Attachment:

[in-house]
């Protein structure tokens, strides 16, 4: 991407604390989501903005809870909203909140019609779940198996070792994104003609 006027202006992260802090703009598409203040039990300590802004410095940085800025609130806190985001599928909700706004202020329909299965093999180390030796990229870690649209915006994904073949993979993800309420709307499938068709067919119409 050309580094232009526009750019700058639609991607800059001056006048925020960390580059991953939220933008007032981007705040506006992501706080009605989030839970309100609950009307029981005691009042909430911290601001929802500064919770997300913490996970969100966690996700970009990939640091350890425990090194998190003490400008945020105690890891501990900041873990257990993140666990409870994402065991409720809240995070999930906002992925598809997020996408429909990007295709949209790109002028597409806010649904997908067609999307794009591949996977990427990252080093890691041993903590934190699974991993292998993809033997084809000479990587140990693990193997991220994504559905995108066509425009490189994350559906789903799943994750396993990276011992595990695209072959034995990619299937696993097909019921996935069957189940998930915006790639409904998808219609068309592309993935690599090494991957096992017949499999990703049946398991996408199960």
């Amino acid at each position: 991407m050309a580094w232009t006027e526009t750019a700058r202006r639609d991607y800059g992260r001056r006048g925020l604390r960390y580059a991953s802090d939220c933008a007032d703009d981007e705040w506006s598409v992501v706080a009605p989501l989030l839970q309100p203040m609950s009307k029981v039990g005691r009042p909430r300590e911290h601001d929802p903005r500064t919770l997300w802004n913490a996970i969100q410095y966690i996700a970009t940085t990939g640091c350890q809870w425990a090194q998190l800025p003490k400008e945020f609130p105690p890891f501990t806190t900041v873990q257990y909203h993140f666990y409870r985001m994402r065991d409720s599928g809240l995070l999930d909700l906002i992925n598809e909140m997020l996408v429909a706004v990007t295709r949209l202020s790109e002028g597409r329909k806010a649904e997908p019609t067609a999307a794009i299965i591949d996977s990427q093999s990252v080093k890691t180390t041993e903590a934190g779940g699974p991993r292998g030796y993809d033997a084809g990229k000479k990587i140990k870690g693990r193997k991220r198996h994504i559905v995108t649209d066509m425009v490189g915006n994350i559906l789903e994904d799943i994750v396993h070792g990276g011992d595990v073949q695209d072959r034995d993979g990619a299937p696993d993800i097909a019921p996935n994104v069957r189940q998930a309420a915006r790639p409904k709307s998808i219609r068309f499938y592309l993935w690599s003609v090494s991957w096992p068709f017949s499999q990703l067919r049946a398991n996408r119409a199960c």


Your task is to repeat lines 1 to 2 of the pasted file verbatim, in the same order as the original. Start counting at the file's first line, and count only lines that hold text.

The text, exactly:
[in-house]
């Protein structure tokens, strides 16, 4: 991407604390989501903005809870909203909140019609779940198996070792994104003609 006027202006992260802090703009598409203040039990300590802004410095940085800025609130806190985001599928909700706004202020329909299965093999180390030796990229870690649209915006994904073949993979993800309420709307499938068709067919119409 050309580094232009526009750019700058639609991607800059001056006048925020960390580059991953939220933008007032981007705040506006992501706080009605989030839970309100609950009307029981005691009042909430911290601001929802500064919770997300913490996970969100966690996700970009990939640091350890425990090194998190003490400008945020105690890891501990900041873990257990993140666990409870994402065991409720809240995070999930906002992925598809997020996408429909990007295709949209790109002028597409806010649904997908067609999307794009591949996977990427990252080093890691041993903590934190699974991993292998993809033997084809000479990587140990693990193997991220994504559905995108066509425009490189994350559906789903799943994750396993990276011992595990695209072959034995990619299937696993097909019921996935069957189940998930915006790639409904998808219609068309592309993935690599090494991957096992017949499999990703049946398991996408199960």